The Pac-12 has been releasing the Players of the Century every Monday for Olympic sports and yesterday the conference released the Track and Field list. Heading the list as the Pac-12 Track and Field athlete of the Century was Washington State runner Henry Rono who ran for the Cougars from 1976-81.
In 1978 Rono set 4 world records in 81 days in the 3,000 m, 5,000 m, 10,000 m, and the Steeplechase. The 5,000 meter and the Steeplechase are two records that still stand. After setting these records he was named the Track and Field News World Track and Field Athlete of the year, AP European Sportswriters Sportsman of the Year, Sport Magazine track Athlete-of-the-year, and won the Helms Athletic Foundation World Trophy for North America.
On top of his unbelievable 1978 season he won four Pac-10 titles and six NCAA titles.
Bernard Lagat, Gerry Lindgren, Jeshua Anderson, Julius Korir, Joseph Taiwo, and John Van Reenen are the other Washington State athletes that made the list.
Track and Field:
Olympic Sports All-Century Teams | Pac-12
Mondays during the spring on Pac-12 Sports Report, the Pac-12 All-Century Teams for Olympic sports will be revealed. Each school nominated their specific players, as well as the Pac-12 Network research team, which also made contributions to the list of nominees. After nominees were selected, each panelist selected top players at each position, as well as for the Pac-12 Player of the Century for each sport. Check back weekly to see who's become immortalized on the Pac-12 All-Century Teams.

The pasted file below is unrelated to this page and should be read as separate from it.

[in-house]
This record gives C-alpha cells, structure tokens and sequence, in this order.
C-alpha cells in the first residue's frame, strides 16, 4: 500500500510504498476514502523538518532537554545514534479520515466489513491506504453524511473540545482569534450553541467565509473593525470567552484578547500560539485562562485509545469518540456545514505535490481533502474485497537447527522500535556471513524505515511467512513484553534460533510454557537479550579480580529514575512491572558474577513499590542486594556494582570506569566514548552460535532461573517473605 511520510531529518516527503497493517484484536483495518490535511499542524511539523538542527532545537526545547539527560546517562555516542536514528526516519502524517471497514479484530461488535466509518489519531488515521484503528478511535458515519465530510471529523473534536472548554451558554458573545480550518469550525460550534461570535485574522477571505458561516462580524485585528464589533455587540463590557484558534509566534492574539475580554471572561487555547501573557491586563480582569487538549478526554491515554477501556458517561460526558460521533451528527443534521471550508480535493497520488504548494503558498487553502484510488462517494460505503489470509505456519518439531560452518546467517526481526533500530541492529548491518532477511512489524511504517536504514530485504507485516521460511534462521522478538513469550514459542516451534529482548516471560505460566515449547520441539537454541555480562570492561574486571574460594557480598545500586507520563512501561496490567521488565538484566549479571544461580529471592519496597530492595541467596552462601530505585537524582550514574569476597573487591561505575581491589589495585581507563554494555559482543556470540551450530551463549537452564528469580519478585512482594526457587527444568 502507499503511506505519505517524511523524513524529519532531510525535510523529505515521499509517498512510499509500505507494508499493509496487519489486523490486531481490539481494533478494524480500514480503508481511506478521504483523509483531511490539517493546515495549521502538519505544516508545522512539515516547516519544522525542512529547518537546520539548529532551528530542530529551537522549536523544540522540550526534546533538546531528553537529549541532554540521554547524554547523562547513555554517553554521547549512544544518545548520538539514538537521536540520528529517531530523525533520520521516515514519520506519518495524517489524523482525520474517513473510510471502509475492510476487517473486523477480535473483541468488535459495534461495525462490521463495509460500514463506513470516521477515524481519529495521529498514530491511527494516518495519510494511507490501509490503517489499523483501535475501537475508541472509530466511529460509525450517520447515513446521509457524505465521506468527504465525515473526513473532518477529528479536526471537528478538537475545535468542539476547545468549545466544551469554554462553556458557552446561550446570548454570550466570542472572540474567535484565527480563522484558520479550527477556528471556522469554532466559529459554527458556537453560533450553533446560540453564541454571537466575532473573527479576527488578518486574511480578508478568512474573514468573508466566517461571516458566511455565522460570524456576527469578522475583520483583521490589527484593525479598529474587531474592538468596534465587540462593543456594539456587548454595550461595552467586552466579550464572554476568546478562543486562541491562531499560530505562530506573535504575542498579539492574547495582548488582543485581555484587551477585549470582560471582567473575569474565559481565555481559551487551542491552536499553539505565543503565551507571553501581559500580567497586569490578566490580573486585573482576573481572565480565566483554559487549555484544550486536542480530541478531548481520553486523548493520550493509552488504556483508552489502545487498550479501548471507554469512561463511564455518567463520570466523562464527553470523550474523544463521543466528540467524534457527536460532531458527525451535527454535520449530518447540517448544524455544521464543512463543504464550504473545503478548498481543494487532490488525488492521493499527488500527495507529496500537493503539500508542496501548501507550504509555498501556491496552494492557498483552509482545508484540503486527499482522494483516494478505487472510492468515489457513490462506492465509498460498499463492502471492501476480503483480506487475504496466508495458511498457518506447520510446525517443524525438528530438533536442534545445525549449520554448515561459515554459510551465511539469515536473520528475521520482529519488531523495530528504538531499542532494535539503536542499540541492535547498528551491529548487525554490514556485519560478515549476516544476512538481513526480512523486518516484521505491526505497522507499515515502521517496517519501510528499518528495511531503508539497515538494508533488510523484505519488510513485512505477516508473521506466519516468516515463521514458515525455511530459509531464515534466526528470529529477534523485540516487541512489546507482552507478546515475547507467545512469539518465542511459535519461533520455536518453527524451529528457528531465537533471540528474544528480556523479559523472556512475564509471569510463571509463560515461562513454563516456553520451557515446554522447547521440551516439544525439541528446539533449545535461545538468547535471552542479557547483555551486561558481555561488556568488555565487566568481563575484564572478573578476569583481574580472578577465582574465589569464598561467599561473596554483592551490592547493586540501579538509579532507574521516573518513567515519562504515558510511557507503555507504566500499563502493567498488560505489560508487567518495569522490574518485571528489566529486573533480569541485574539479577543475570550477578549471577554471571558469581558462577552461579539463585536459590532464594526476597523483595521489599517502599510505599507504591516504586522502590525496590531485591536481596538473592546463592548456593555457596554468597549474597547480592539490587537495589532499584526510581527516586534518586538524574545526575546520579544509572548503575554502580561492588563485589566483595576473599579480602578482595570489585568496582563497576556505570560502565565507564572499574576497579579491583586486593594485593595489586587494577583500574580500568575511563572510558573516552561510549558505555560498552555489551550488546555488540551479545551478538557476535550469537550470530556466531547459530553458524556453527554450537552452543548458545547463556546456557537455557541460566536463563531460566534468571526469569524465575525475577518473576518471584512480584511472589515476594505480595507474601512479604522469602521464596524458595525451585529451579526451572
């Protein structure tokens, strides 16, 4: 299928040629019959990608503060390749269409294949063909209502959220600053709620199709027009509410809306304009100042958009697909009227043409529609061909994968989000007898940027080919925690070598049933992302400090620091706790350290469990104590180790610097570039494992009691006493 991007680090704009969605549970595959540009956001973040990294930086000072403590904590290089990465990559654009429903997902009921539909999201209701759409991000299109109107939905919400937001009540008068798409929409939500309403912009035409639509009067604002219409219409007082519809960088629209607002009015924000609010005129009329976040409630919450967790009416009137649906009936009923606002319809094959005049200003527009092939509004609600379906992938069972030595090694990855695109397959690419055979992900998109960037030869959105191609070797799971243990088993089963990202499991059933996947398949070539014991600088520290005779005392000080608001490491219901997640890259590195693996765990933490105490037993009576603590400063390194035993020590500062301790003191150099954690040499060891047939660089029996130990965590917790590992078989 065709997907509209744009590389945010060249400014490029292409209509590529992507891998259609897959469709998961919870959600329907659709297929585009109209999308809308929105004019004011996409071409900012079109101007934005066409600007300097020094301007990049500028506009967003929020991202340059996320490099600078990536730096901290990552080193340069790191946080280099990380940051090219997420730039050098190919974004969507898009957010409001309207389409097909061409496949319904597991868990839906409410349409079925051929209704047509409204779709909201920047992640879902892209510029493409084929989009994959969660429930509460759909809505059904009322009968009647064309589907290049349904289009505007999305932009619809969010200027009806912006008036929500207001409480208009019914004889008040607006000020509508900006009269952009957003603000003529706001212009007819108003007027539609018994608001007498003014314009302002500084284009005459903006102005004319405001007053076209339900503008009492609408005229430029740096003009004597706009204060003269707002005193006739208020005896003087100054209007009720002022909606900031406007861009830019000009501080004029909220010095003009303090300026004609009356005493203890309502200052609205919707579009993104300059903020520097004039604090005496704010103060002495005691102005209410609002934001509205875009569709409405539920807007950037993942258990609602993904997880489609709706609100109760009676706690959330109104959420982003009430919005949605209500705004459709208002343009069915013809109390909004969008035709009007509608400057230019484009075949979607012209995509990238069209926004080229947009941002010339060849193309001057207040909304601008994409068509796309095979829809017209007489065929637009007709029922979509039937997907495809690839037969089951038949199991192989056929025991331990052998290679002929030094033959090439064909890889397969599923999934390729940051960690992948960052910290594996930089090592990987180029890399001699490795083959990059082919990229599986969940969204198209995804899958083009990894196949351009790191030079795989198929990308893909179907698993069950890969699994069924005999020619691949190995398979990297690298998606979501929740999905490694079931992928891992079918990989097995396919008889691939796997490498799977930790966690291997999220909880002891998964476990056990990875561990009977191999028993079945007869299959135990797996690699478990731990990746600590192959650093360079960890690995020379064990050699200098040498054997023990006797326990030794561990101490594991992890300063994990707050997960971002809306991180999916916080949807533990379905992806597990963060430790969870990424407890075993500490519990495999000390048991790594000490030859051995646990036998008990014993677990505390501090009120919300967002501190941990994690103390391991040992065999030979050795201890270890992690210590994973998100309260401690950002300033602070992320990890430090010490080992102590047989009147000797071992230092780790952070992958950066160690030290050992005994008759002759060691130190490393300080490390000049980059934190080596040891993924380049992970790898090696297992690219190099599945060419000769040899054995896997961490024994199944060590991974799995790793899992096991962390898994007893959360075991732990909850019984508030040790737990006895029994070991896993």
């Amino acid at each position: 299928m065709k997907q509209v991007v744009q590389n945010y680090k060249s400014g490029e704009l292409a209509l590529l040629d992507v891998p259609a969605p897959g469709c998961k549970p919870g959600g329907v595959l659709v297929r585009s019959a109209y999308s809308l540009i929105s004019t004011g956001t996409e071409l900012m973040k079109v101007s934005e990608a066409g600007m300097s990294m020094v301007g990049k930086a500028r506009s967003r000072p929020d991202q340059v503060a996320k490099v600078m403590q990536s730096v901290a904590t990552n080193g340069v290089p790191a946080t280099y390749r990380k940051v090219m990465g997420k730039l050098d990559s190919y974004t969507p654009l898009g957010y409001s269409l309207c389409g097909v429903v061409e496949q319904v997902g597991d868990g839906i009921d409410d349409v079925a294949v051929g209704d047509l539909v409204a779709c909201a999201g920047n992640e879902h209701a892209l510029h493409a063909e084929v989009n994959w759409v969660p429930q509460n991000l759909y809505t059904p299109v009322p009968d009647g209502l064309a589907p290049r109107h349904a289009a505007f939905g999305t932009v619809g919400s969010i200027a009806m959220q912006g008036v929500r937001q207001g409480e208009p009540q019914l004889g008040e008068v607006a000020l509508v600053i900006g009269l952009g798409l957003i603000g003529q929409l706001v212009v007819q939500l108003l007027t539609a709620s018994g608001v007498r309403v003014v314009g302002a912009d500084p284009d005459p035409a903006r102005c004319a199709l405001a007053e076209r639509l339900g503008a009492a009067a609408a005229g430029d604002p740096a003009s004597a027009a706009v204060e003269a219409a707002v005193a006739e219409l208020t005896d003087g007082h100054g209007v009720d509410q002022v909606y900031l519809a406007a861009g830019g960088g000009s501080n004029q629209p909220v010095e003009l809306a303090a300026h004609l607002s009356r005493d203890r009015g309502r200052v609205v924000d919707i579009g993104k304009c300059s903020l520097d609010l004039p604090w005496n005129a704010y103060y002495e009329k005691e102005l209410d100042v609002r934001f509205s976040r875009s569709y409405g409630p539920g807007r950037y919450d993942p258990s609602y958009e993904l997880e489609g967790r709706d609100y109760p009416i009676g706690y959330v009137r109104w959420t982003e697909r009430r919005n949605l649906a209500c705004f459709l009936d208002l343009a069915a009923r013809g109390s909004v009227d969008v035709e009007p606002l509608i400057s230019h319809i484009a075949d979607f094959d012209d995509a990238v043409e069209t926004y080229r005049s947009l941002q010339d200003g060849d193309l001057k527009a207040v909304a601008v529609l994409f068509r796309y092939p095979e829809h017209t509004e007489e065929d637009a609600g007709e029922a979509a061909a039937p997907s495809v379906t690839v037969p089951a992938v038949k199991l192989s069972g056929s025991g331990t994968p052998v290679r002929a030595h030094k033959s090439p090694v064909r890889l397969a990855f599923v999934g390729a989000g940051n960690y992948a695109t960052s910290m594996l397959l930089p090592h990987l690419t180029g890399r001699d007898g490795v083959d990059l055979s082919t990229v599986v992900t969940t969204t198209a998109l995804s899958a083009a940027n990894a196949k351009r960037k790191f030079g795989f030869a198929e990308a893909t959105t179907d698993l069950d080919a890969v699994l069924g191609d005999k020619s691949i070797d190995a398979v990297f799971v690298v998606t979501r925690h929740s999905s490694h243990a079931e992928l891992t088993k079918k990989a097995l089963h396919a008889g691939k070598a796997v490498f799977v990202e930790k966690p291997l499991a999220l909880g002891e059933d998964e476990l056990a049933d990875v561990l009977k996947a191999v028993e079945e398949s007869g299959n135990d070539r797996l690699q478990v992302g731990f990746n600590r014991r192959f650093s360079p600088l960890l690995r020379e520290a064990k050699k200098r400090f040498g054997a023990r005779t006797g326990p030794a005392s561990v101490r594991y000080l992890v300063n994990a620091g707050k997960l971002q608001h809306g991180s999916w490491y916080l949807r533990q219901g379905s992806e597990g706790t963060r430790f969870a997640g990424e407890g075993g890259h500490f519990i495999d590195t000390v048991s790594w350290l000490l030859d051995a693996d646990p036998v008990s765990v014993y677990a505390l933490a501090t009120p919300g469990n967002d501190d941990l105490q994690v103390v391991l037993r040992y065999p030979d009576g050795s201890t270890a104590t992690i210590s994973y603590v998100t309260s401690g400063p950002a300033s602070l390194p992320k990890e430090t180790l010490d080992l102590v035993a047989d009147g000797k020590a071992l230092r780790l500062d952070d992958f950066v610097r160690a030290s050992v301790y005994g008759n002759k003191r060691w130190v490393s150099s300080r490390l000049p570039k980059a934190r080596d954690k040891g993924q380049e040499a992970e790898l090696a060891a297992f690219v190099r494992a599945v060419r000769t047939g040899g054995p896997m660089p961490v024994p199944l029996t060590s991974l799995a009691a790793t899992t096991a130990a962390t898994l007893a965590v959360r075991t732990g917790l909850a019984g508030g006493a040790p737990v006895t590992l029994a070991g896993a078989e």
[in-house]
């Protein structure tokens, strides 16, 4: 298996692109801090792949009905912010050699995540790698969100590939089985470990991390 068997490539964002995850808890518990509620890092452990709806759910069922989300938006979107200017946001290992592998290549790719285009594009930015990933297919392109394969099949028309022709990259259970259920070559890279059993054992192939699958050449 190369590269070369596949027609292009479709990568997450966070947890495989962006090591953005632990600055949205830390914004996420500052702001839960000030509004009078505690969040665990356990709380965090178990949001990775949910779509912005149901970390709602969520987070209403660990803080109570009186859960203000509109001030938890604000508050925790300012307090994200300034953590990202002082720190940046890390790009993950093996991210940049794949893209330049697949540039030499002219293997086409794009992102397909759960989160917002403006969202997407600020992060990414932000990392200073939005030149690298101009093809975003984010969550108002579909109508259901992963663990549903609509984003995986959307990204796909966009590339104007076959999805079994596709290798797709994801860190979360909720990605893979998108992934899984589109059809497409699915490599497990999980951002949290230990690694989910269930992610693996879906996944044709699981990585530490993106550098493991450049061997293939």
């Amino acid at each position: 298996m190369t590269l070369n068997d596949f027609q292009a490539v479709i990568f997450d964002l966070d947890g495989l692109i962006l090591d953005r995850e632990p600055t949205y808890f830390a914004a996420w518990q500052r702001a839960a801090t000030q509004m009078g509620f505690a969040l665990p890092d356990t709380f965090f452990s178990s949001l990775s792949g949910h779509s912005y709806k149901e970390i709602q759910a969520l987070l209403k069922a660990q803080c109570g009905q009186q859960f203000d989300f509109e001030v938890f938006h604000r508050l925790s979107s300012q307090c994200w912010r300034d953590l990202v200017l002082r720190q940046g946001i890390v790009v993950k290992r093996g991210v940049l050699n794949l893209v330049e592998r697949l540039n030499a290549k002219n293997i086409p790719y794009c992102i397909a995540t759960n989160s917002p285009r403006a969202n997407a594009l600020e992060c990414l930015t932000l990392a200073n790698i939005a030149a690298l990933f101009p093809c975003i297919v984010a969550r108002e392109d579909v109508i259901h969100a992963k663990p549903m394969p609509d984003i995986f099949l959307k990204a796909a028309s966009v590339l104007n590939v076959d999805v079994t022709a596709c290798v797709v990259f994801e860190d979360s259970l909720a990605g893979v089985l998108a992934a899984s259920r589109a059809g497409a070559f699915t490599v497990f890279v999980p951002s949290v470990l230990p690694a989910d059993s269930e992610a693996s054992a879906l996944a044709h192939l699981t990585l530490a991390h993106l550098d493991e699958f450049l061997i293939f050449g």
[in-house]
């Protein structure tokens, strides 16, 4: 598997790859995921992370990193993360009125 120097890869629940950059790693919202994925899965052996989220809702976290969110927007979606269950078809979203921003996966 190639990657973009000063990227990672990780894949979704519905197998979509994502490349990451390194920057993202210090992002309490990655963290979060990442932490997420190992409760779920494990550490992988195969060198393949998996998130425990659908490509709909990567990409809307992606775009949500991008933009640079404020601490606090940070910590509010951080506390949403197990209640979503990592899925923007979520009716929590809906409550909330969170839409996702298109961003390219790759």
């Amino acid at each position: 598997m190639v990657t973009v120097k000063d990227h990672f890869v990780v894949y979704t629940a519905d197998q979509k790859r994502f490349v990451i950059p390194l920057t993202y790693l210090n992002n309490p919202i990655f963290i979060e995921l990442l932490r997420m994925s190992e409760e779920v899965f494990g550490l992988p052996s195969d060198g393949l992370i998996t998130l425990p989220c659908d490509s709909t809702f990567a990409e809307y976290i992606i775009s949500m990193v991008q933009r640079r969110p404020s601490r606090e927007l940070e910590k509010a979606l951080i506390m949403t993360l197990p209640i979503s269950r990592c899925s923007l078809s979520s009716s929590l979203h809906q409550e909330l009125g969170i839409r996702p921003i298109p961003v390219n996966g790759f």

Washington State’s Henry Rono named Pac-12’s track athlete of the century | The Seattle Times
Henry Rono set four world records during an 81-day stretch running for the Cougars in 1978
Warriors’ Klay Thompson continues torrid playoff run - SFGate
Warriors’ Klay Thompson continues torrid playoff run Warriors fans had fun with Oklahoma City’s Wikipedia page after Thompson’s indelible 41-performance in Game 6 of the Western Conference finals Saturday, editing in the Warriors’ shooting guard as the city’s mayor.